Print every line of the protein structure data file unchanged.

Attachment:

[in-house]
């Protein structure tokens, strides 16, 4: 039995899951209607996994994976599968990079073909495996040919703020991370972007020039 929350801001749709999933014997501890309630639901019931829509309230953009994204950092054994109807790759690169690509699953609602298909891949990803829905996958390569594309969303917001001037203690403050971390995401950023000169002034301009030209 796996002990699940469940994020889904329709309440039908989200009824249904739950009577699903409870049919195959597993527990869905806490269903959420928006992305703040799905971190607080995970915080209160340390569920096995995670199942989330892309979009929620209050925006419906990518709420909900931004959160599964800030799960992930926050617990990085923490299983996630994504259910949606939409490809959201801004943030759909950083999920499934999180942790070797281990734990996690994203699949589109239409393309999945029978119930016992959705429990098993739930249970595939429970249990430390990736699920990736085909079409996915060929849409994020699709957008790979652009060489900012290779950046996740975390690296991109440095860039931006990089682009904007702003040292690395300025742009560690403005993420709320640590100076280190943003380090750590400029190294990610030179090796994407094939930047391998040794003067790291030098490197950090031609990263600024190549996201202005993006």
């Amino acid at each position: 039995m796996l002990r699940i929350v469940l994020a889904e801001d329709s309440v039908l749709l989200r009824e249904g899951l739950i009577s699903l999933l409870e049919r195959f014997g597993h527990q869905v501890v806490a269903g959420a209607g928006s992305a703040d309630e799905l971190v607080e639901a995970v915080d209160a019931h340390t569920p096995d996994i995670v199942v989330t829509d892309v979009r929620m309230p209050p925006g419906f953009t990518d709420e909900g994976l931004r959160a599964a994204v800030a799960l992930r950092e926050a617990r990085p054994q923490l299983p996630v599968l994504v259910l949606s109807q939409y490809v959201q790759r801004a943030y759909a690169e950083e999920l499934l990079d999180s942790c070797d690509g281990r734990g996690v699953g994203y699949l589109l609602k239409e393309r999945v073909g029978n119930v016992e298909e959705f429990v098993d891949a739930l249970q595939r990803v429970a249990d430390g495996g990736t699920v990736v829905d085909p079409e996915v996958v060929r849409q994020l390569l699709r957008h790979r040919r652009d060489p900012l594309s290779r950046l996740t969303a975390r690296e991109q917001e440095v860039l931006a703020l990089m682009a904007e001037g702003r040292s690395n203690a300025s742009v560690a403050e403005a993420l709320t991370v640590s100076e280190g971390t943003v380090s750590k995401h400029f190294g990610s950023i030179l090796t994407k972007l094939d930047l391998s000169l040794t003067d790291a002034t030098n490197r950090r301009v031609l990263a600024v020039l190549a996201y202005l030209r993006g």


[in-house]
């Protein structure tokens, strides 16, 4: 039995899951209607996994994976599968990079073909495996040919703020991370972007020039 929350801001749709999933014997501890309630639901019931829509309230953009994204950092054994109807790759690169690509699953609602298909891949990803829905996958390569594309969303917001001037203690403050971390995401950023000169002034301009030209 796996002990699940469940994020889904329709309440039908989200009824249904739950009577699903409870049919195959597993527990869905806490269903959420928006992305703040799905971190607080995970915080209160340390569920096995995670199942989330892309979009929620209050925006419906990518709420909900931004959160599964800030799960992930926050617990990085923490299983996630994504259910949606939409490809959201801004943030759909950083999920499934999180942790070797281990734990996690994203699949589109239409393309999945029978119930016992959705429990098993739930249970595939429970249990430390990736699920990736085909079409996915060929849409994020699709957008790979652009060489900012290779950046996740975390690296991109440095860039931006990089682009904007702003040292690395300025742009560690403005993420709320640590100076280190943003380090750590400029190294990610030179090796994407094939930047391998040794003067790291030098490197950090031609990263600024190549996201202005993006």
């Amino acid at each position: 039995m796996l002990r699940i929350v469940l994020a889904e801001d329709s309440v039908l749709l989200r009824e249904g899951l739950i009577s699903l999933l409870e049919r195959f014997g597993h527990q869905v501890v806490a269903g959420a209607g928006s992305a703040d309630e799905l971190v607080e639901a995970v915080d209160a019931h340390t569920p096995d996994i995670v199942v989330t829509d892309v979009r929620m309230p209050p925006g419906f953009t990518d709420e909900g994976l931004r959160a599964a994204v800030a799960l992930r950092e926050a617990r990085p054994q923490l299983p996630v599968l994504v259910l949606s109807q939409y490809v959201q790759r801004a943030y759909a690169e950083e999920l499934l990079d999180s942790c070797d690509g281990r734990g996690v699953g994203y699949l589109l609602k239409e393309r999945v073909g029978n119930v016992e298909e959705f429990v098993d891949a739930l249970q595939r990803v429970a249990d430390g495996g990736t699920v990736v829905d085909p079409e996915v996958v060929r849409q994020l390569l699709r957008h790979r040919r652009d060489p900012l594309s290779r950046l996740t969303a975390r690296e991109q917001e440095v860039l931006a703020l990089m682009a904007e001037g702003r040292s690395n203690a300025s742009v560690a403050e403005a993420l709320t991370v640590s100076e280190g971390t943003v380090s750590k995401h400029f190294g990610s950023i030179l090796t994407k972007l094939d930047l391998s000169l040794t003067d790291a002034t030098n490197r950090r301009v031609l990263a600024v020039l190549a996201y202005l030209r993006g």